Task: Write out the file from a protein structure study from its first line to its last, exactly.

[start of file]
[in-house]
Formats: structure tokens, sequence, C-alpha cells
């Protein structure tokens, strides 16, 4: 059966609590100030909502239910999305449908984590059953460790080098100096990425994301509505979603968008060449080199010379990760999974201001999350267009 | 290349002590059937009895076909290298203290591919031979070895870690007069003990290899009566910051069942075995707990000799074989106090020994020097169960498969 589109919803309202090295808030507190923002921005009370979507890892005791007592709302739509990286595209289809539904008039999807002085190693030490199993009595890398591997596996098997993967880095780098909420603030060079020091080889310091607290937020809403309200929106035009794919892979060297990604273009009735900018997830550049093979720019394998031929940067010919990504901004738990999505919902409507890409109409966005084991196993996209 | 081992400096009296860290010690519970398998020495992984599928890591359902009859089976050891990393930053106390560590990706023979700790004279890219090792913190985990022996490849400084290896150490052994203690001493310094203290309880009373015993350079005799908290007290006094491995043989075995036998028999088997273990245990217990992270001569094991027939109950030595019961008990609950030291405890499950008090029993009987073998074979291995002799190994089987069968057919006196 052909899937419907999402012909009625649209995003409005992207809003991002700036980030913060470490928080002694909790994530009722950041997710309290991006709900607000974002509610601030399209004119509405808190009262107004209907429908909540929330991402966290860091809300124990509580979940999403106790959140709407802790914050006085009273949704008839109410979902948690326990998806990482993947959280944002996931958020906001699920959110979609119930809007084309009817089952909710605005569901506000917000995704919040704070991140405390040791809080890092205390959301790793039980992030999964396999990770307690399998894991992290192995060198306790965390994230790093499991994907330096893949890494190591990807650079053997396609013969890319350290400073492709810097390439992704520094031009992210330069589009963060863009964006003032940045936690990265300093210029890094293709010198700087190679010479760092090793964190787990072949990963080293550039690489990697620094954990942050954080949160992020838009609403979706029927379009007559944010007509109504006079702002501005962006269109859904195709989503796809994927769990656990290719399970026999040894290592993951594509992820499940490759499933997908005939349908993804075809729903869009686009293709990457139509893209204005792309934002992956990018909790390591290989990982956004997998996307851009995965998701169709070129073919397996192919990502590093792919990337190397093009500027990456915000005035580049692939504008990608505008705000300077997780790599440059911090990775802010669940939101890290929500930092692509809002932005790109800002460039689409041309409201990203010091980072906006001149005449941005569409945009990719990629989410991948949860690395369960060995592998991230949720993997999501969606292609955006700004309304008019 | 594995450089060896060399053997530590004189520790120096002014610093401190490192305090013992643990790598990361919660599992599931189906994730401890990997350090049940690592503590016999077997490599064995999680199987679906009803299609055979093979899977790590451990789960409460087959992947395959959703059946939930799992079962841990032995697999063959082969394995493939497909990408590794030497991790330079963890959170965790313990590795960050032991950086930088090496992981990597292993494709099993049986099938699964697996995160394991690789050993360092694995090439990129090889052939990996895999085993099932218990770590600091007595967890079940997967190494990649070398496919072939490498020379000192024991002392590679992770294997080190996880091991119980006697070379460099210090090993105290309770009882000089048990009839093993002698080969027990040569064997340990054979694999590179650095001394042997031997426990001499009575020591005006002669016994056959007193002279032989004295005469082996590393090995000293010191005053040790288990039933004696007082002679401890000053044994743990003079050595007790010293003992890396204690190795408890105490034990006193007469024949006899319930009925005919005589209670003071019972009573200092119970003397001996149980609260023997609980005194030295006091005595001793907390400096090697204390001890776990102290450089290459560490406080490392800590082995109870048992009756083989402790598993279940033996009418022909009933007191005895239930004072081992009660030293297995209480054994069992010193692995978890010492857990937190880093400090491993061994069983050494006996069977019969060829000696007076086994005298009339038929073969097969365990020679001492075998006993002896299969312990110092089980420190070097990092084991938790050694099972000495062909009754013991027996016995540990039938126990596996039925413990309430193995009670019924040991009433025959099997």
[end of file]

[in-house]
Formats: structure tokens, sequence, C-alpha cells
């Protein structure tokens, strides 16, 4: 059966609590100030909502239910999305449908984590059953460790080098100096990425994301509505979603968008060449080199010379990760999974201001999350267009 | 290349002590059937009895076909290298203290591919031979070895870690007069003990290899009566910051069942075995707990000799074989106090020994020097169960498969 589109919803309202090295808030507190923002921005009370979507890892005791007592709302739509990286595209289809539904008039999807002085190693030490199993009595890398591997596996098997993967880095780098909420603030060079020091080889310091607290937020809403309200929106035009794919892979060297990604273009009735900018997830550049093979720019394998031929940067010919990504901004738990999505919902409507890409109409966005084991196993996209 | 081992400096009296860290010690519970398998020495992984599928890591359902009859089976050891990393930053106390560590990706023979700790004279890219090792913190985990022996490849400084290896150490052994203690001493310094203290309880009373015993350079005799908290007290006094491995043989075995036998028999088997273990245990217990992270001569094991027939109950030595019961008990609950030291405890499950008090029993009987073998074979291995002799190994089987069968057919006196 052909899937419907999402012909009625649209995003409005992207809003991002700036980030913060470490928080002694909790994530009722950041997710309290991006709900607000974002509610601030399209004119509405808190009262107004209907429908909540929330991402966290860091809300124990509580979940999403106790959140709407802790914050006085009273949704008839109410979902948690326990998806990482993947959280944002996931958020906001699920959110979609119930809007084309009817089952909710605005569901506000917000995704919040704070991140405390040791809080890092205390959301790793039980992030999964396999990770307690399998894991992290192995060198306790965390994230790093499991994907330096893949890494190591990807650079053997396609013969890319350290400073492709810097390439992704520094031009992210330069589009963060863009964006003032940045936690990265300093210029890094293709010198700087190679010479760092090793964190787990072949990963080293550039690489990697620094954990942050954080949160992020838009609403979706029927379009007559944010007509109504006079702002501005962006269109859904195709989503796809994927769990656990290719399970026999040894290592993951594509992820499940490759499933997908005939349908993804075809729903869009686009293709990457139509893209204005792309934002992956990018909790390591290989990982956004997998996307851009995965998701169709070129073919397996192919990502590093792919990337190397093009500027990456915000005035580049692939504008990608505008705000300077997780790599440059911090990775802010669940939101890290929500930092692509809002932005790109800002460039689409041309409201990203010091980072906006001149005449941005569409945009990719990629989410991948949860690395369960060995592998991230949720993997999501969606292609955006700004309304008019 | 594995450089060896060399053997530590004189520790120096002014610093401190490192305090013992643990790598990361919660599992599931189906994730401890990997350090049940690592503590016999077997490599064995999680199987679906009803299609055979093979899977790590451990789960409460087959992947395959959703059946939930799992079962841990032995697999063959082969394995493939497909990408590794030497991790330079963890959170965790313990590795960050032991950086930088090496992981990597292993494709099993049986099938699964697996995160394991690789050993360092694995090439990129090889052939990996895999085993099932218990770590600091007595967890079940997967190494990649070398496919072939490498020379000192024991002392590679992770294997080190996880091991119980006697070379460099210090090993105290309770009882000089048990009839093993002698080969027990040569064997340990054979694999590179650095001394042997031997426990001499009575020591005006002669016994056959007193002279032989004295005469082996590393090995000293010191005053040790288990039933004696007082002679401890000053044994743990003079050595007790010293003992890396204690190795408890105490034990006193007469024949006899319930009925005919005589209670003071019972009573200092119970003397001996149980609260023997609980005194030295006091005595001793907390400096090697204390001890776990102290450089290459560490406080490392800590082995109870048992009756083989402790598993279940033996009418022909009933007191005895239930004072081992009660030293297995209480054994069992010193692995978890010492857990937190880093400090491993061994069983050494006996069977019969060829000696007076086994005298009339038929073969097969365990020679001492075998006993002896299969312990110092089980420190070097990092084991938790050694099972000495062909009754013991027996016995540990039938126990596996039925413990309430193995009670019924040991009433025959099997």